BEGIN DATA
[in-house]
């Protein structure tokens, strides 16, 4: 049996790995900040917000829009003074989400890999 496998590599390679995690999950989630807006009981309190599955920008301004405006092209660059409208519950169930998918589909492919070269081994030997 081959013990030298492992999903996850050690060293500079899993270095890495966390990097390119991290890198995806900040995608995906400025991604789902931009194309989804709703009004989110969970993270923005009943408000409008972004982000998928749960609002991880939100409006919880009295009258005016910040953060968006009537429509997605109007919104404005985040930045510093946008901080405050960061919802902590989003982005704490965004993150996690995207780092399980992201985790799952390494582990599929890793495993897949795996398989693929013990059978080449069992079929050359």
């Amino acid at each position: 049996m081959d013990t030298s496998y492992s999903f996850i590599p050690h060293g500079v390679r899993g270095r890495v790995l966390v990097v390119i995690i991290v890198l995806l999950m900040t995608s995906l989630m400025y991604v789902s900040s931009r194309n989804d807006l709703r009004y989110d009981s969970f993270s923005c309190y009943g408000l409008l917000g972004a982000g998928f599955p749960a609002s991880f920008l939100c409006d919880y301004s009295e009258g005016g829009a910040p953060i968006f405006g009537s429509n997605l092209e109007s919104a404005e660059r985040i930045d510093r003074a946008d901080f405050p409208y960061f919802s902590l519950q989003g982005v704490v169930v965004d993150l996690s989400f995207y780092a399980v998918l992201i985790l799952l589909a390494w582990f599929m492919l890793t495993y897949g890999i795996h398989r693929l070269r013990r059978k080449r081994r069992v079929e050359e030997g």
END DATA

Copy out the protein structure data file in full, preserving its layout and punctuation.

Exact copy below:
[in-house]
């Protein structure tokens, strides 16, 4: 049996790995900040917000829009003074989400890999 496998590599390679995690999950989630807006009981309190599955920008301004405006092209660059409208519950169930998918589909492919070269081994030997 081959013990030298492992999903996850050690060293500079899993270095890495966390990097390119991290890198995806900040995608995906400025991604789902931009194309989804709703009004989110969970993270923005009943408000409008972004982000998928749960609002991880939100409006919880009295009258005016910040953060968006009537429509997605109007919104404005985040930045510093946008901080405050960061919802902590989003982005704490965004993150996690995207780092399980992201985790799952390494582990599929890793495993897949795996398989693929013990059978080449069992079929050359």
């Amino acid at each position: 049996m081959d013990t030298s496998y492992s999903f996850i590599p050690h060293g500079v390679r899993g270095r890495v790995l966390v990097v390119i995690i991290v890198l995806l999950m900040t995608s995906l989630m400025y991604v789902s900040s931009r194309n989804d807006l709703r009004y989110d009981s969970f993270s923005c309190y009943g408000l409008l917000g972004a982000g998928f599955p749960a609002s991880f920008l939100c409006d919880y301004s009295e009258g005016g829009a910040p953060i968006f405006g009537s429509n997605l092209e109007s919104a404005e660059r985040i930045d510093r003074a946008d901080f405050p409208y960061f919802s902590l519950q989003g982005v704490v169930v965004d993150l996690s989400f995207y780092a399980v998918l992201i985790l799952l589909a390494w582990f599929m492919l890793t495993y897949g890999i795996h398989r693929l070269r013990r059978k080449r081994r069992v079929e050359e030997g």